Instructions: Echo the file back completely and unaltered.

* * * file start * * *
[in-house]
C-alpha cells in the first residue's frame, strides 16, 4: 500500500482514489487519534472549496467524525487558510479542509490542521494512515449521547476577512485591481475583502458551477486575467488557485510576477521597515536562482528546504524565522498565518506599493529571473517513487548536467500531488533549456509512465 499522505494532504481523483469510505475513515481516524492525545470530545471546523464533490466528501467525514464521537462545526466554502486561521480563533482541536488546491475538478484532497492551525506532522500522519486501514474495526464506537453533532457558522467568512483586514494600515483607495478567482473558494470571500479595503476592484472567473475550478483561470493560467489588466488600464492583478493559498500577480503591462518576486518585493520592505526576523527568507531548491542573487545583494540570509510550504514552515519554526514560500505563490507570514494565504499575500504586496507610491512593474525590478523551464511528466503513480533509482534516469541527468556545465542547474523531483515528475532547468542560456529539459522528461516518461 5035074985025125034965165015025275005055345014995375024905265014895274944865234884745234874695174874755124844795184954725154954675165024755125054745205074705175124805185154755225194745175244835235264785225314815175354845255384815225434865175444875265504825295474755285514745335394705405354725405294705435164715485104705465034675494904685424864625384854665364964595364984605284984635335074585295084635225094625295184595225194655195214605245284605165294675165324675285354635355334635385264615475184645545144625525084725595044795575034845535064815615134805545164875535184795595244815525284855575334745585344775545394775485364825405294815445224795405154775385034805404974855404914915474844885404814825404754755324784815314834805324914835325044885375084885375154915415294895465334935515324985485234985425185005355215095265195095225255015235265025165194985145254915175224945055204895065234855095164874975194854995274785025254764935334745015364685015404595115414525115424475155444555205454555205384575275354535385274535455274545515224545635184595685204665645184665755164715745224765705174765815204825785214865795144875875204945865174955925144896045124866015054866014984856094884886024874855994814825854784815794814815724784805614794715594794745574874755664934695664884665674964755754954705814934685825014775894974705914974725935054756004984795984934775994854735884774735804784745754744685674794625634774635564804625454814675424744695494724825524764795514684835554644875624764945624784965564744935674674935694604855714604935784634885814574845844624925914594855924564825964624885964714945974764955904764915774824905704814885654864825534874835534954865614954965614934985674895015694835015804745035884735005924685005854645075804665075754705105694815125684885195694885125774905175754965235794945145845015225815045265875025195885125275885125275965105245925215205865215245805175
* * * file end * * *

[in-house]
C-alpha cells in the first residue's frame, strides 16, 4: 500500500482514489487519534472549496467524525487558510479542509490542521494512515449521547476577512485591481475583502458551477486575467488557485510576477521597515536562482528546504524565522498565518506599493529571473517513487548536467500531488533549456509512465 499522505494532504481523483469510505475513515481516524492525545470530545471546523464533490466528501467525514464521537462545526466554502486561521480563533482541536488546491475538478484532497492551525506532522500522519486501514474495526464506537453533532457558522467568512483586514494600515483607495478567482473558494470571500479595503476592484472567473475550478483561470493560467489588466488600464492583478493559498500577480503591462518576486518585493520592505526576523527568507531548491542573487545583494540570509510550504514552515519554526514560500505563490507570514494565504499575500504586496507610491512593474525590478523551464511528466503513480533509482534516469541527468556545465542547474523531483515528475532547468542560456529539459522528461516518461 5035074985025125034965165015025275005055345014995375024905265014895274944865234884745234874695174874755124844795184954725154954675165024755125054745205074705175124805185154755225194745175244835235264785225314815175354845255384815225434865175444875265504825295474755285514745335394705405354725405294705435164715485104705465034675494904685424864625384854665364964595364984605284984635335074585295084635225094625295184595225194655195214605245284605165294675165324675285354635355334635385264615475184645545144625525084725595044795575034845535064815615134805545164875535184795595244815525284855575334745585344775545394775485364825405294815445224795405154775385034805404974855404914915474844885404814825404754755324784815314834805324914835325044885375084885375154915415294895465334935515324985485234985425185005355215095265195095225255015235265025165194985145254915175224945055204895065234855095164874975194854995274785025254764935334745015364685015404595115414525115424475155444555205454555205384575275354535385274535455274545515224545635184595685204665645184665755164715745224765705174765815204825785214865795144875875204945865174955925144896045124866015054866014984856094884886024874855994814825854784815794814815724784805614794715594794745574874755664934695664884665674964755754954705814934685825014775894974705914974725935054756004984795984934775994854735884774735804784745754744685674794625634774635564804625454814675424744695494724825524764795514684835554644875624764945624784965564744935674674935694604855714604935784634885814574845844624925914594855924564825964624885964714945974764955904764915774824905704814885654864825534874835534954865614954965614934985674895015694835015804745035884735005924685005854645075804665075754705105694815125684885195694885125774905175754965235794945145845015225815045265875025195885125275885125275965105245925215205865215245805175